NP, a mixture of various isomers, was purchased from Dr. Ehrenstorfer GmbH, Germany, with a purity of >99%. Tomato seeds (Solanum lycopersicum L.) were supplied by the Academy of Agricultural Science in Hainan, China.

The undisturbed soils used in this study were collected from the experimental station at the Chinese Academy of Tropical Agricultural Sciences, in the city of Danzhou, Hainan province (N 19.50°; E 109.48°). The surface soil (0–20 cm) was collected, air-dried, manually crushed, and passed through a 3-mm sieve. Some of the physicochemical characteristics of the soil are listed in Table 1.

Table 1 Some physical and chemical properties of the soil tested.

Plant culture and treatment

Uniform tomato seeds were soaked and disinfected in 5% sodium hypochlorite solution for 10 min, rinsed thoroughly and bathed in water in the dark at 27 °C on a culture dish for 24 h. Afterwards, the homogeneous budded seeds were seeded in 1 L plastic pots (each with 12 seeds) containing 1200 g of soil (with NP concentrations of 0, 25, 50, 100, 200, and 400 mg kg−1 soil) and were cultured in an artificial climate incubator (light intensity, 300 µmol m−2 s−1; a light/dark cycle of 14/10 h at 27/22 °C; humidity, 70%). The NP concentration used here was based on a realistic environmental pollution level10,11. The plants were allowed to grow for 28 days while a 70% relative water content was maintained in the soil by daily watering. The third true leaf on each plant was picked for the detection and analysis of the total chlorophyll, cellular lipid peroxides, activity of antioxidant enzymes, and transcript abundance.


Growth parameters

The elongation of the taproots and the primary stems were measured. To measure the biomass, the newly collected samples were kept in an electro-thermostatic blast oven at 105 °C for 20 min, then 80 °C for 48 hours, and finally weighed with an electronic balance.


Chlorophyll and lipid peroxidation

The total chlorophyll content was quantified according to Lichtenthaler and Buschmann31. Freshly collected leaves were cut into pieces, homogenized in 95% ethanol and centrifuged, and then, the absorbance values of the supernatant were detected at 663, 645 and 470 nm with a UV-visible spectrophotometer (SPECORD® 200 Plus, Analytikjena, Germany).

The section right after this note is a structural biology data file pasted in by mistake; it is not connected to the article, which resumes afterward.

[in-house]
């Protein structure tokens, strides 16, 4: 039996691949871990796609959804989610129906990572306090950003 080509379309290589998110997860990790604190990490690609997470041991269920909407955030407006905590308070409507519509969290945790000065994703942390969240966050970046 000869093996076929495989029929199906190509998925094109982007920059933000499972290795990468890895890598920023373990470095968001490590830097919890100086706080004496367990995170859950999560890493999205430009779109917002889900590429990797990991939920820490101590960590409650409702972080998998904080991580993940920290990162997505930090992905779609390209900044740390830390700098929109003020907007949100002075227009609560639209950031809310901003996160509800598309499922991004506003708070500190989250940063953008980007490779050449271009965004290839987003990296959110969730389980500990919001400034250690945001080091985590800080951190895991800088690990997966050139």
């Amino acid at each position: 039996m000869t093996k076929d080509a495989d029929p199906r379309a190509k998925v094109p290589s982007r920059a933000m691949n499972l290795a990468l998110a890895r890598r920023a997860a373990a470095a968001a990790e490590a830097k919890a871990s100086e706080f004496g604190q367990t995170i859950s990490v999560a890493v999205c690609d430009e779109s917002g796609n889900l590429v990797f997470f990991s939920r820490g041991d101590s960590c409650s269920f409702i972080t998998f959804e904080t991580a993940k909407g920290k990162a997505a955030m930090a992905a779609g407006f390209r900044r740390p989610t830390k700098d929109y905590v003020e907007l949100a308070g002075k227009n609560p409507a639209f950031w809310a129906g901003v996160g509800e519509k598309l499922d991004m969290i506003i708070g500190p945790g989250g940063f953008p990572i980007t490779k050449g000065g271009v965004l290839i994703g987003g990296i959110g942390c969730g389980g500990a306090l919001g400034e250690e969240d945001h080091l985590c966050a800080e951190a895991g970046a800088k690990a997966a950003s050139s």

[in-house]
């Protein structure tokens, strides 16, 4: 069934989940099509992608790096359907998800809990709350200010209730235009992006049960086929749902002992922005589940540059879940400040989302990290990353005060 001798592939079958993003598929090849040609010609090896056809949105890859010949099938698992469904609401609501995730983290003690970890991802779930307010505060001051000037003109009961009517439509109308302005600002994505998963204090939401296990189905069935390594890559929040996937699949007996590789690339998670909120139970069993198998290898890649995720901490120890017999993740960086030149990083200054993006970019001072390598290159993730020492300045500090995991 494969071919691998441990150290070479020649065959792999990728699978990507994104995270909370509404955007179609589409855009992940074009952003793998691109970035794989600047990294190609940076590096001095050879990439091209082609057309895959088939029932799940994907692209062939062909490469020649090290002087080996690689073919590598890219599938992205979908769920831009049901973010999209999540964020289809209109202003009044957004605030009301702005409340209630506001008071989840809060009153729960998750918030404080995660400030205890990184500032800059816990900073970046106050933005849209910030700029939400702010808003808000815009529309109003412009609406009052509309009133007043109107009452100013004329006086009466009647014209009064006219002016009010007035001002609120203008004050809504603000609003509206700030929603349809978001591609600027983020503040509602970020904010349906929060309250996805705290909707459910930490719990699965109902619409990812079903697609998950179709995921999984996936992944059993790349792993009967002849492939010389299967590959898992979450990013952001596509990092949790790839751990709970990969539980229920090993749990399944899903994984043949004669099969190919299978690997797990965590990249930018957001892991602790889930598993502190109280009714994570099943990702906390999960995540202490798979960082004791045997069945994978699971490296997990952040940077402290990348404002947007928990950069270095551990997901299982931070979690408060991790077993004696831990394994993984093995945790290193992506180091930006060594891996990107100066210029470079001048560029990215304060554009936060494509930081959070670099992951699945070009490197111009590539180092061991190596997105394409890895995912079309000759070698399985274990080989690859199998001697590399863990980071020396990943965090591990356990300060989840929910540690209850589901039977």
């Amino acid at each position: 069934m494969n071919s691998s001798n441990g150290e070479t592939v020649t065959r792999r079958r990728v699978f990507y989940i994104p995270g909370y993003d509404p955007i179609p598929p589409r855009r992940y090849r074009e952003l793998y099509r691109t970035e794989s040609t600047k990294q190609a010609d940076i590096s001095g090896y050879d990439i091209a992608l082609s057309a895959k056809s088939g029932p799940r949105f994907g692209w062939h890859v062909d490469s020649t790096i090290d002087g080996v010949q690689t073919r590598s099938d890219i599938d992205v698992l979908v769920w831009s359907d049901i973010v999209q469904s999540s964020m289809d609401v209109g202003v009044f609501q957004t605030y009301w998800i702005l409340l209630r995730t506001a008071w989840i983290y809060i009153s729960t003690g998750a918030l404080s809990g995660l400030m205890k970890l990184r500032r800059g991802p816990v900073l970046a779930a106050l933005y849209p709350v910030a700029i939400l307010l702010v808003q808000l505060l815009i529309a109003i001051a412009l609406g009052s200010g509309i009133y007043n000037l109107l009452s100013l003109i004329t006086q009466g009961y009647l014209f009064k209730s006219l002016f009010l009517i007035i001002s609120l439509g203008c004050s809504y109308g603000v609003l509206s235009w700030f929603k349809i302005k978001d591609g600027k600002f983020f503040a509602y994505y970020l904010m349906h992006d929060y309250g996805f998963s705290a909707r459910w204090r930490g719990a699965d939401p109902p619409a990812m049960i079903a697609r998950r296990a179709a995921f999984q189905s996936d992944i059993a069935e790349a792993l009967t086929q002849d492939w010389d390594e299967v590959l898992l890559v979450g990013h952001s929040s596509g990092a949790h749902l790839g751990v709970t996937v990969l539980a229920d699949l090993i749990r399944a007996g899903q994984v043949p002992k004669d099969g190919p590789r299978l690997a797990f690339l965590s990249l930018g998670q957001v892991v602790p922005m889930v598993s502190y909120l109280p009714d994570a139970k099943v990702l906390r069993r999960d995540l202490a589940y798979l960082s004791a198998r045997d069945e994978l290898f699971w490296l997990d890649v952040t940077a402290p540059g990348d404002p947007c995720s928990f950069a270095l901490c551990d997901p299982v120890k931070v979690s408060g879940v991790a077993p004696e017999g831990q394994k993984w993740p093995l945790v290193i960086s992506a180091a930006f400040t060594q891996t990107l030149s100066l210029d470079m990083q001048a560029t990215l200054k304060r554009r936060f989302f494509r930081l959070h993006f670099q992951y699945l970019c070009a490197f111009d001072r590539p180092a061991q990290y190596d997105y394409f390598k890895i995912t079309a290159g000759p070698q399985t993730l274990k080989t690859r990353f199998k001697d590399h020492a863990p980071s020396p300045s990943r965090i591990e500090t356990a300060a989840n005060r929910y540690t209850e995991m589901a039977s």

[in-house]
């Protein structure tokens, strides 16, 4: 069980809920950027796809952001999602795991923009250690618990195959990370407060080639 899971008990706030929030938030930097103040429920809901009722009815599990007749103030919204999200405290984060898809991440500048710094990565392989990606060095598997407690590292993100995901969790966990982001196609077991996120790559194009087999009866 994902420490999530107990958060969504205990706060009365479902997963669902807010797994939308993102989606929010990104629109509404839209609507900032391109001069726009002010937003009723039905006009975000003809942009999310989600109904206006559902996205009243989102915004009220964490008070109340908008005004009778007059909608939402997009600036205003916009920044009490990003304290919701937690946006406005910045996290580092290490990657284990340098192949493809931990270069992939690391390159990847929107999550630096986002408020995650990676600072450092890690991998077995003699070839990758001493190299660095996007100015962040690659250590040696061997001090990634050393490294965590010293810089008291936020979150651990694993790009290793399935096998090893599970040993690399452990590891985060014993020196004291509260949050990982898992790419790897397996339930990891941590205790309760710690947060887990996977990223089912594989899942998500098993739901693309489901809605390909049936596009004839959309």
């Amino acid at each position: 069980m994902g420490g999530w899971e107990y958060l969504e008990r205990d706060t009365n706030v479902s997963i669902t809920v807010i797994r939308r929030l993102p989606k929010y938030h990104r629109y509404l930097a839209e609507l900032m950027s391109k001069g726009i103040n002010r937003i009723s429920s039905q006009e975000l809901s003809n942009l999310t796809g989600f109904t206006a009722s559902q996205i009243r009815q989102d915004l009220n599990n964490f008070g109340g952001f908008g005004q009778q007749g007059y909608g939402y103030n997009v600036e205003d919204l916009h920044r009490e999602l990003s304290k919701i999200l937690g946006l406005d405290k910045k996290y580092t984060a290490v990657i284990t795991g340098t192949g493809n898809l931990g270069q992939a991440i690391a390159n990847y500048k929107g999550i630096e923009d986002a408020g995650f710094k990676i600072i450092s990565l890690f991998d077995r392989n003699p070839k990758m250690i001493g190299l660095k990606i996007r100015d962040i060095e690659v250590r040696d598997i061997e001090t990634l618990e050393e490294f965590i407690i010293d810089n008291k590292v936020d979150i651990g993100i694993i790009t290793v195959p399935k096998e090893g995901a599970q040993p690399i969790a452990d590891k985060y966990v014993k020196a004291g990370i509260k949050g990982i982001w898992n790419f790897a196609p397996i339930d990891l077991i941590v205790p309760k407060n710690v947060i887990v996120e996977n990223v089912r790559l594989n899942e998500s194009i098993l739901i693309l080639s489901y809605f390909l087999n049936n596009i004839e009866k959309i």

The lipid peroxidation level in the plant tissues was characterized quantitatively using the method described by Ohkawa et al.32.


Antioxidant enzyme activity

The superoxide dismutase (SOD, EC 1.15.1.1) activities were expressed in terms of their inhibitory capability, as the photoreduction of nitro blue tetrazolium (NBT) discussed in Dai et al.33. The peroxidase (POD, EC 1.11.1.7) activity was evaluated by detecting the enzyme’s ability to catalyse the oxidation of guaiacol by hydrogen peroxide34. The activity of the catalase (CAT, EC 1.11.1.6) was analysed using the method reported by Mckee et al.35. The ascorbate peroxidase (APX, EC 1.11.1.11) activity was determined by monitoring the rate of ascorbate oxidation caused by H2O2, as reported by Jiang et al.36. The activity of glutathione S-transferase (GST, EC 2.5.1.18) was detected in accordance with Habig et al.37. The activity of glutathione reductase (GR, EC 1.6.4.2) was investigated by observing the decline in the absorbance at 340 nm caused by the oxidation of NADPH as it participated in the reduction of oxidized glutathione38.


Transcript abundance

The total RNA from the plant tissues was extracted with TRIzol reagent (Invitrogen, Carlsbad, CA) and reverse-transcribed into cDNA using a ProtoScript First Strand cDNA Synthesis Kit (NEB, Ipswich, MA). The primers for the genes Cu/Zn-SOD, POD, CAT, APX, GST and GR were designed using the GenBank database (NCBI). The oligonucleotide sequences of the primers used in this study are as follows: Cu/Zn-SOD: 5′-GGGTTGTCACTCTATCTCA-3′ (forward) and 5′-CACTATGTTTCCCAGGTC-3′ (reverse), POD: 5′-ATGCGGATAATCTCAAGT-3′ (forward) and 5′-AGTGGTCCATCTACAAGC-3′ (reverse), CAT: 5′-CATTCGCCTTCTTCTACG-3′ (forward) and 5′-GACAATATGTCCAGGGTTA-3′ (reverse), APX: 5′-CCATATCCGCCTCCACGAC-3′ (forward) and 5′-CAGCCCAAGCGAACCAAA-3′ (reverse), GST: 5′-TCCGTTTCTTCTACCTGATG-3′ (forward) and 5′-CATAGAATGCTTATACCAAG-3′ (reverse), and GR: 5′-CGTGGTTGCGTTCCTAAA-3′ (forward) and 5′-TGGACGATGAGCCCTACT-3′ (reverse). The PCR products were loaded onto a 1% (w/v) agarose gel, and they were separated by electrophoresis and stained with ethidium bromide30.


NP extraction and analysis

In this study, to quantify detect the accumulation of NP in the tomato seedling tissues two grams of homogenized plant samples were ultrasonically extracted with 15.0 mL of methanol/dichloromethane (1:4, v/v). After centrifugation, the supernatant was purified and concentrated with a solid phase amino extraction (NH2 SPE) column and analysed using high-performance liquid chromatography with a fluorescence detector39,40. The spike recovery tests indicated that the recovery of the extraction procedure was 90.1–95.2% for nonylphenol when applied to plant samples, with a relative standard deviation (RSD) of 1.5%-2.3% (n = 5), and the detection limit was 0.008 mg kg−1.